Why Israel Must Go into Rafah

Israeli officials have told the press that they are working on a plan for evacuating civilians from the southern Gaza city of Rafah ahead of a military operation to defeat the four remaining Hamas battalions ensconced there. Benny Morris explains why, despite American protestations, such an operation is “crucial.”

If this does not happen, Hamas will survive to fight and murder and rape another day—and its leader, Yahya Sinwar, will emerge from his hiding place declaring victory. And he will be right. For Palestinian-Israeli peace to have any chance, for regional stability and for the future welfare of Israel and Israelis, especially those living in the south of the country, Hamas must be obliterated.

Above all, an Israeli failure to take Rafah and smash Hamas’s last organized military formations and its governing structures will paint Israel, in its enemies’ eyes, as a weak, defeated polity, easy prey for the next potential assailant. Paradoxically, the spectacle of Israeli weakness—as much as a Rafah offensive—could tempt Hizballah to gamble on a full-scale war.

Any possibility of foreign troops (Emirati or Saudi) or Palestinian Authority/Fatah police replacing the Israelis in the bulk of the Gaza Strip will disappear, given the likelihood that those troops would be denounced and attacked by Hamas as Israel’s agents.

Washington, meanwhile, seems to be trying to discourage an assault on Rafah, which Secretary of State Antony Blinken said would be “a mistake.” As an alternative, U.S. officials have encouraged the IDF to pursue a strategy based on targeted raids and commando operations rather than large-scale infantry maneuvers. John Spencer and Liam Collins argue that this is bad advice, based on America’s own recent military experience:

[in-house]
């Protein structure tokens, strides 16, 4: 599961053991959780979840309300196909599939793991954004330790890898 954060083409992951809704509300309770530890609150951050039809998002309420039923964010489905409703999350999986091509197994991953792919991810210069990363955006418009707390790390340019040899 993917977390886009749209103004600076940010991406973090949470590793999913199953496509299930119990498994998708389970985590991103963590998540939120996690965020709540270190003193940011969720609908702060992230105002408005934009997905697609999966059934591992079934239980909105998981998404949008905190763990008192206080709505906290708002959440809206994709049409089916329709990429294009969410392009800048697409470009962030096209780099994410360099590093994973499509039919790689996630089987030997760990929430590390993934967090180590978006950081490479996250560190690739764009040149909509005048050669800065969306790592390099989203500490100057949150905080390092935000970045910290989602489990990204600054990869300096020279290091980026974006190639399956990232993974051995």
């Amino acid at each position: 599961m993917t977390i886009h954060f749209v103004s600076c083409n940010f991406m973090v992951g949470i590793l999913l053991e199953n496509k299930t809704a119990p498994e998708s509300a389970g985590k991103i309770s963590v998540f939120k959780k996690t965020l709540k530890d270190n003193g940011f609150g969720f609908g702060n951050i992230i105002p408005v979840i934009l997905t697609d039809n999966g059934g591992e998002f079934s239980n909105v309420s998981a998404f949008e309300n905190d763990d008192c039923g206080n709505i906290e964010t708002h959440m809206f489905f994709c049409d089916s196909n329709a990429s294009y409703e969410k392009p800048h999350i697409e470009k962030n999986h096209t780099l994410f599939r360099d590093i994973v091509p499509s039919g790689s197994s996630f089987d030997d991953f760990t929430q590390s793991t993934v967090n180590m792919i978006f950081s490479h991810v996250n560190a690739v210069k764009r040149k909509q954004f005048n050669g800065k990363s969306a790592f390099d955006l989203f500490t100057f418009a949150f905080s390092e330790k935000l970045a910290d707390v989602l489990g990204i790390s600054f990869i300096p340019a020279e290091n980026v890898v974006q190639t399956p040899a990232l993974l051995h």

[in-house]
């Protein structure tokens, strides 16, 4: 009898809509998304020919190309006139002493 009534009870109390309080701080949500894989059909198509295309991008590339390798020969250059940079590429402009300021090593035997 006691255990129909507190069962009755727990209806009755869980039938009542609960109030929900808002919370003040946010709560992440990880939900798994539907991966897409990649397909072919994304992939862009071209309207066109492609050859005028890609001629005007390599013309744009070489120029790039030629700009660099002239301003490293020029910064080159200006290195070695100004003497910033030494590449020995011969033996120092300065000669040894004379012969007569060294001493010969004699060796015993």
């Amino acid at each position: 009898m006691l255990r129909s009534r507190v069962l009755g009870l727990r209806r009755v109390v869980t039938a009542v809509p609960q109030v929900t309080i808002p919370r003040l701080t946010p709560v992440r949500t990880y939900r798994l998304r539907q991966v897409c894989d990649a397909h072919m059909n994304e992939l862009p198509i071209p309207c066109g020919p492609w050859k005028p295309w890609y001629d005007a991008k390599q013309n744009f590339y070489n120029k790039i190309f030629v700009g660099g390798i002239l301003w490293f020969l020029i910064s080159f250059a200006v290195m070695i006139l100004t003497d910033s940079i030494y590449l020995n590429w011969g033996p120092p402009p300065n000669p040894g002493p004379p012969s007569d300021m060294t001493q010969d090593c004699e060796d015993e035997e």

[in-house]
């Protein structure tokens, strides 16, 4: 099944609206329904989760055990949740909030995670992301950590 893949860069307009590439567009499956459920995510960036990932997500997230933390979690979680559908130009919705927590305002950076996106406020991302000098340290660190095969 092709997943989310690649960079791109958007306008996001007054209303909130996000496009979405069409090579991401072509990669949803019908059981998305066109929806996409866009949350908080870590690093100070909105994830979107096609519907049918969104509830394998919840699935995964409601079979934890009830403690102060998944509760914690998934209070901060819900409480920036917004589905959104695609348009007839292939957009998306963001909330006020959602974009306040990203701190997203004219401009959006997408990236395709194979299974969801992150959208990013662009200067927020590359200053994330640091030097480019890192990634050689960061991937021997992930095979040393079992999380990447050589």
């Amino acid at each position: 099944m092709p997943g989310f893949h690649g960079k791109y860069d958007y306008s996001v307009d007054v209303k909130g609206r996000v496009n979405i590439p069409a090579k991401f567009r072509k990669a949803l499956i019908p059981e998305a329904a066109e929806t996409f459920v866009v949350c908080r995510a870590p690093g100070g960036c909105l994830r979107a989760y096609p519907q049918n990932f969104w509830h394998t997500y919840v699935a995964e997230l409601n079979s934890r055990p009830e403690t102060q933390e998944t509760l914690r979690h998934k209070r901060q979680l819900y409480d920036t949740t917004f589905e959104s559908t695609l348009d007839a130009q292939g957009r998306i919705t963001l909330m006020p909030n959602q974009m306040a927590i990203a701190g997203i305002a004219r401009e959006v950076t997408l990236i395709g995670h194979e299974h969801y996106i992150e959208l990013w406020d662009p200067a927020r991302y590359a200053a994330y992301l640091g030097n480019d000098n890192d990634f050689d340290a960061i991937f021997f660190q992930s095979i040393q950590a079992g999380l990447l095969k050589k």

A strategy dependent on raids and airstrikes alone has never been effective in defeating a large enemy. If Israel believes a military response is the only way it can defeat Hamas, it should ignore Washington and pursue a ground invasion supported by targeted raids and airstrikes.

Hamas isn’t a typical terrorist group. It governs Gaza with significant military capability, including prepared defenses, hundreds of miles of defensive tunnels, and thousands of rockets. Its fighters were believed to number 30,000 to 40,000 at the start of the war, and most of them hide among the civilian population. This makes a strategy reliant on targeted raids extremely difficult.

Read more at New York Times

More about: Abraham, Gaza War 2023, U.S.-Israel relationship


Only Hamas’s Defeat Can Pave the Path to Peace

Opponents of the IDF’s campaign in Gaza often appeal to two related arguments: that Hamas is rooted in a set of ideas and thus cannot be defeated militarily, and that the destruction in Gaza only further radicalizes Palestinians, thus increasing the threat to Israel. Rejecting both lines of thinking, Ghaith al-Omar writes:

What makes Hamas and similar militant organizations effective is not their ideologies but their ability to act on them. For Hamas, the sustained capacity to use violence was key to helping it build political power. Back in the 1990s, Hamas’s popularity was at its lowest point, as most Palestinians believed that liberation could be achieved by peaceful and diplomatic means. Its use of violence derailed that concept, but it established Hamas as a political alternative.

Ever since, the use of force and violence has been an integral part of Hamas’s strategy. . . . Indeed, one lesson from October 7 is that while Hamas maintains its military and violent capabilities, it will remain capable of shaping the political reality. To be defeated, Hamas must be denied that. This can only be done through the use of force.

Any illusions that Palestinian and Israeli societies can now trust one another or even develop a level of coexistence anytime soon should be laid to rest. If it can ever be reached, such an outcome is at best a generational endeavor. . . . Hamas triggered war and still insists that it would do it all again given the chance, so it will be hard-pressed to garner a following from Palestinians in Gaza who suffered so horribly for its decision.

Read more at Washington Institute for Near East Policy

More about: Gaza War 2023, Hamas, Israeli-Palestinian Conflict